Parenting

Toddler Forced to Wet Herself After Airline Refuses Access to Bathroom

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Potty training is the pits. There is nothing I hate more in this parenting journey than the potty training period. As soon as I get them into big girl/boy pants, I live in a state of panic and fear that they will have an accident (especially in the car seat) that will be supremely unpleasant for everyone. Stacy Osmond was a grandmother in that exact position when she took her newly potty trained 3-year-old on a vacation. Since she hadn’t traveled with young children in a long time, Osmond forgot to pack a change of clothes for the trip. But she did arrange for seats near the bathroom for frequent trips. Although she chose the seats nearest the business class bathroom, their tickets were actually in coach. When she tried to take her grandchild to the bathroom, she was told they weren’t allowed to use the one in business class. But the bathroom on the other end of the plane was blocked by the drink cart. Instead of accommodating a toddler with a matter of urgency, the Air Canada flight attendant refused access and the child wet her pants in her seat waiting for the cart to move out of the way.

“The second or third time I tried to take Ruby to the bathroom, the flight attendant told me, ‘I can’t have you coming up here anymore,'” Osmond said.

The nearest bathroom, you see, was in business class.

Osmond protested: “I said, ‘She’s a baby. I was given those seats by a booking agent for that reason, so that she would be close to the bathroom.”

Making matters worse, the little girl had to sit in her wet seat for the rest of the flight. What kind of nonsense is this? I am reminded of a gas station that refused to allow my sister to use the bathroom at around the same age. My grandmother, who was taking her on a trip, had her go number two right there on the gas station property and left it there for them as a thank you. It was an extreme response to an unnecessary denial of service. My sister, to this day, is mortified by that story.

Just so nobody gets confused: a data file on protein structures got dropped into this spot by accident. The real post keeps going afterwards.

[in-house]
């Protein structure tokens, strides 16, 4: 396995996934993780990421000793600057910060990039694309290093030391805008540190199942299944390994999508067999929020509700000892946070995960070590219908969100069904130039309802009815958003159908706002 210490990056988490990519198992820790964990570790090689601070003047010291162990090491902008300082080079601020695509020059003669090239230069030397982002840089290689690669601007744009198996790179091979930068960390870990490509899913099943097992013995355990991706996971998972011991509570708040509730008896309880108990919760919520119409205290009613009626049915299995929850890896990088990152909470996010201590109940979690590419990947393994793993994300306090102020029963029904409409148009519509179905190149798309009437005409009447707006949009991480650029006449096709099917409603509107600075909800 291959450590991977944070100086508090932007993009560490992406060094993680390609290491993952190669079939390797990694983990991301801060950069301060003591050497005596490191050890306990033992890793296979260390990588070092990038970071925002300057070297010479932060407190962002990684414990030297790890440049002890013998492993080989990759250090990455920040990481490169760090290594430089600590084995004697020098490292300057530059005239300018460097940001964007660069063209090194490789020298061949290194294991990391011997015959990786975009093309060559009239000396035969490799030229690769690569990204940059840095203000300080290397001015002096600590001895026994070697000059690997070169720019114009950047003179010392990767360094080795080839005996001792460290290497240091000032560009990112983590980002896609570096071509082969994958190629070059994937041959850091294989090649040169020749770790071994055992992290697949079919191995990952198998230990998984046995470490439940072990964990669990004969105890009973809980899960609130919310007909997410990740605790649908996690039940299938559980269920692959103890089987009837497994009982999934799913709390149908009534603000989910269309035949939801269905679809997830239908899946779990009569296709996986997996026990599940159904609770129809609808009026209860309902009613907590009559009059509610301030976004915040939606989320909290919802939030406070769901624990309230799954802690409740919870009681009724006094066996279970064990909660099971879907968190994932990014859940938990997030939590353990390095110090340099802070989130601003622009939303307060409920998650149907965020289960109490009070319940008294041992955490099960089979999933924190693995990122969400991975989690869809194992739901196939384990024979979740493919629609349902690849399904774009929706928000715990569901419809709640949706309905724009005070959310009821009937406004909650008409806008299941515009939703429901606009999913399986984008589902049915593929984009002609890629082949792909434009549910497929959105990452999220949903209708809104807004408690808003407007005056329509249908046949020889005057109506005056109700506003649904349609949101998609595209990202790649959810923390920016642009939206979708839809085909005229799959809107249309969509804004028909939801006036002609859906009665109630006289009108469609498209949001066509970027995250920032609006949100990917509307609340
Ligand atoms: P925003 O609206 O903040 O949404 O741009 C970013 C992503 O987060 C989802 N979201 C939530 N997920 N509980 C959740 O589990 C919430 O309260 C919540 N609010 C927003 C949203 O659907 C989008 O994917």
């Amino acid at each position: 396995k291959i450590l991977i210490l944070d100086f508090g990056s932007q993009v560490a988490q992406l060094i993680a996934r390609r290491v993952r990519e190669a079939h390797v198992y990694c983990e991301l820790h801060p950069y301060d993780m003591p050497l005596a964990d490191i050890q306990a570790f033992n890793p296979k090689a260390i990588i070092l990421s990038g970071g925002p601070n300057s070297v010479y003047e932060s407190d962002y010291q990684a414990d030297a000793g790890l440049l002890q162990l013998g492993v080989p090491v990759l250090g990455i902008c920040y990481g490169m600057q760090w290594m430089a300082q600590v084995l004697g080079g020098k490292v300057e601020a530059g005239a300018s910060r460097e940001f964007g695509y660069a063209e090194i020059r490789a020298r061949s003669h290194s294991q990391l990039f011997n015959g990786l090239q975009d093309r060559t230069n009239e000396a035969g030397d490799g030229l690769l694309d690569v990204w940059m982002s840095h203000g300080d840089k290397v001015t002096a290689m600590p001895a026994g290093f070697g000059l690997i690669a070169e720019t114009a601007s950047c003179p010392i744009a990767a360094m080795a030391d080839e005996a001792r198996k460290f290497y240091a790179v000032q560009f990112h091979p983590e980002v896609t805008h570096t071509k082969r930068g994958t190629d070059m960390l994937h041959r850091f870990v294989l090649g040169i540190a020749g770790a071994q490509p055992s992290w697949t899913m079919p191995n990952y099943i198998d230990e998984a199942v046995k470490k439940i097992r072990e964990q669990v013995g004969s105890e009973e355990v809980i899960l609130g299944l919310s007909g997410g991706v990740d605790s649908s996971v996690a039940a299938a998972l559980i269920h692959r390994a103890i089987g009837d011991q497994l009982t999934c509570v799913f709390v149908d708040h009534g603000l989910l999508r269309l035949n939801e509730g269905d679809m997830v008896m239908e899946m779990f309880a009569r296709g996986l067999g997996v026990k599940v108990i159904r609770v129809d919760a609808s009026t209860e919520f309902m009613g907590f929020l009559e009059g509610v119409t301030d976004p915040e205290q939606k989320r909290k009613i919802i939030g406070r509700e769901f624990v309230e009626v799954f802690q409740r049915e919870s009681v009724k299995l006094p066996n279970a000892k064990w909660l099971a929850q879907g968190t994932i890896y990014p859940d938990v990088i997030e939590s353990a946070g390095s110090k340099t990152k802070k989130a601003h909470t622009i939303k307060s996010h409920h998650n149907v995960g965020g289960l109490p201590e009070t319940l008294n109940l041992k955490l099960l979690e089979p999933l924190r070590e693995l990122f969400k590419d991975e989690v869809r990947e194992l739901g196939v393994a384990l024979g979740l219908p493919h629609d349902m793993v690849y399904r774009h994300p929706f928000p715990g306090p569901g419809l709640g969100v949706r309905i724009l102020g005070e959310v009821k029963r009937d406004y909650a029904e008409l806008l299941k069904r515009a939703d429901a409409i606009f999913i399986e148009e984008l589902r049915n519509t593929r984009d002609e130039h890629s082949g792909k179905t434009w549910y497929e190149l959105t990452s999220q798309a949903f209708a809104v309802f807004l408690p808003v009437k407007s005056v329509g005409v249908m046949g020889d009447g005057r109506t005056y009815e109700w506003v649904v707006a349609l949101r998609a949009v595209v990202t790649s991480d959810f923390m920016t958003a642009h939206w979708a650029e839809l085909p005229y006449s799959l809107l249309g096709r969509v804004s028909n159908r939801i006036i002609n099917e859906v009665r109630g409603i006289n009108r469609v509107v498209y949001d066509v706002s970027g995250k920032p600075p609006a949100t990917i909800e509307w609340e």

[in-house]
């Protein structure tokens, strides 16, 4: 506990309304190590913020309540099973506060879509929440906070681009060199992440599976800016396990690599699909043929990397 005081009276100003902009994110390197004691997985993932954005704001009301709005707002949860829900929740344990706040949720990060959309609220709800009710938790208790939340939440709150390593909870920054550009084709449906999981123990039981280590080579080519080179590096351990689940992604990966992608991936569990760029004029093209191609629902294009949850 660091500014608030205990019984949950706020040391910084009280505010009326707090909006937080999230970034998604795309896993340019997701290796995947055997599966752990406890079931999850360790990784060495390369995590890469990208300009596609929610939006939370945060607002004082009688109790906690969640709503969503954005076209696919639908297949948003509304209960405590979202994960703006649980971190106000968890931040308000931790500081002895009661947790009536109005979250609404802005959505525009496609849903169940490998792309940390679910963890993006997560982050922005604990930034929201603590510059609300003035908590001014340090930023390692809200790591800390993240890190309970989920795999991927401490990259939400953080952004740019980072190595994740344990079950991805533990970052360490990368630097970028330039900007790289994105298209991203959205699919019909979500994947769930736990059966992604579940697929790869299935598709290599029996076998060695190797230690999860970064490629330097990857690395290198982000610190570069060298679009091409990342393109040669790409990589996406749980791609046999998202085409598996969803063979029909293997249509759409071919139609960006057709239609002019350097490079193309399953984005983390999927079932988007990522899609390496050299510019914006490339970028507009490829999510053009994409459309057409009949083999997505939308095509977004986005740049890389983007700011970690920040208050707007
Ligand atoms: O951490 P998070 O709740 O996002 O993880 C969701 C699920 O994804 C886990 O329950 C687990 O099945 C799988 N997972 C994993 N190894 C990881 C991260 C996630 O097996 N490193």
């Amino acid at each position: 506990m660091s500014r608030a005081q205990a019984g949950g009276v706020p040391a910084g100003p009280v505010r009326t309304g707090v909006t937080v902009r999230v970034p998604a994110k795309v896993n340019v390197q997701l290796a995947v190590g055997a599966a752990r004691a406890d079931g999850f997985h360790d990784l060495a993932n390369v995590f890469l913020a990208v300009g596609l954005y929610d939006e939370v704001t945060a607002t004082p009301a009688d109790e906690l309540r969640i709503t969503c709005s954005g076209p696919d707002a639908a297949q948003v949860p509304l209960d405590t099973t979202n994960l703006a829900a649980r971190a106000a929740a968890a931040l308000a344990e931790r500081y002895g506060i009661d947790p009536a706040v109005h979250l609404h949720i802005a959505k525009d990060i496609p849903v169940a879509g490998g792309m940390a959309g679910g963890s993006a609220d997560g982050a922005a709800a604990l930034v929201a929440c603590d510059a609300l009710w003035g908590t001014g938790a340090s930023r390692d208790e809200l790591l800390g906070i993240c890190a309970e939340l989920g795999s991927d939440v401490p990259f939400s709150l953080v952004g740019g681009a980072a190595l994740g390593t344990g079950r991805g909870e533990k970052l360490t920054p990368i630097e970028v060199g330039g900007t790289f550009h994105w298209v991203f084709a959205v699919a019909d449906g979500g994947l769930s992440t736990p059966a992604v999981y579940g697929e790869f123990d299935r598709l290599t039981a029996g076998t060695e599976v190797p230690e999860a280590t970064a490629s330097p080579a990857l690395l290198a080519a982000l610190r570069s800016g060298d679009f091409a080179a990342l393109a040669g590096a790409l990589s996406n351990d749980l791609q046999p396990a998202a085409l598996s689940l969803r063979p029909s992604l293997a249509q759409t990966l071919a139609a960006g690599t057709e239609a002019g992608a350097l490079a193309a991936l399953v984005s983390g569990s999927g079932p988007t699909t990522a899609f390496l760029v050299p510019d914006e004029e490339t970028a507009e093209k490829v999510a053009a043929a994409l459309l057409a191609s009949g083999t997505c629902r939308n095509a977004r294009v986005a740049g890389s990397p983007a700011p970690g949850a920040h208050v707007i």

Airlines are asking for it if they start denying children the right to relieve themselves. They can’t hold it. It’s not possible for a small child to do. And is anyone in business class really bothered by a toddler using their super special bathroom? Maybe the flight attendant should have taken a poll by a show of hands of who in business would object to a little girl relieving her bladder in their bathroom.

My solution to no potties when you need one has always been to bring a portable potty on long trips in case we run into emergencies. A good hack is to put an open diaper into the retention bowl of any training potty and let the child go on it, then fold up the diaper and throw it away. (Don’t forget a roll of toilet paper or wipes.) There are travel potties for sale or you can use the training potty you have. This solves the issue of a child who gets offended at the suggestion of wearing a pull-up diaper but still addresses the problem of having somewhere to go on very short notice. I used this method on a 12-hour car trip and the kids found that it was much nicer to just go in the car than to navigate gross bathrooms on the road. It cut down on our trip time too. But I never thought I would need to use such a thing on an airplane. Why is it necessary to have rules that subject children to humiliation and pain?

Haven’t the airlines had enough bad press?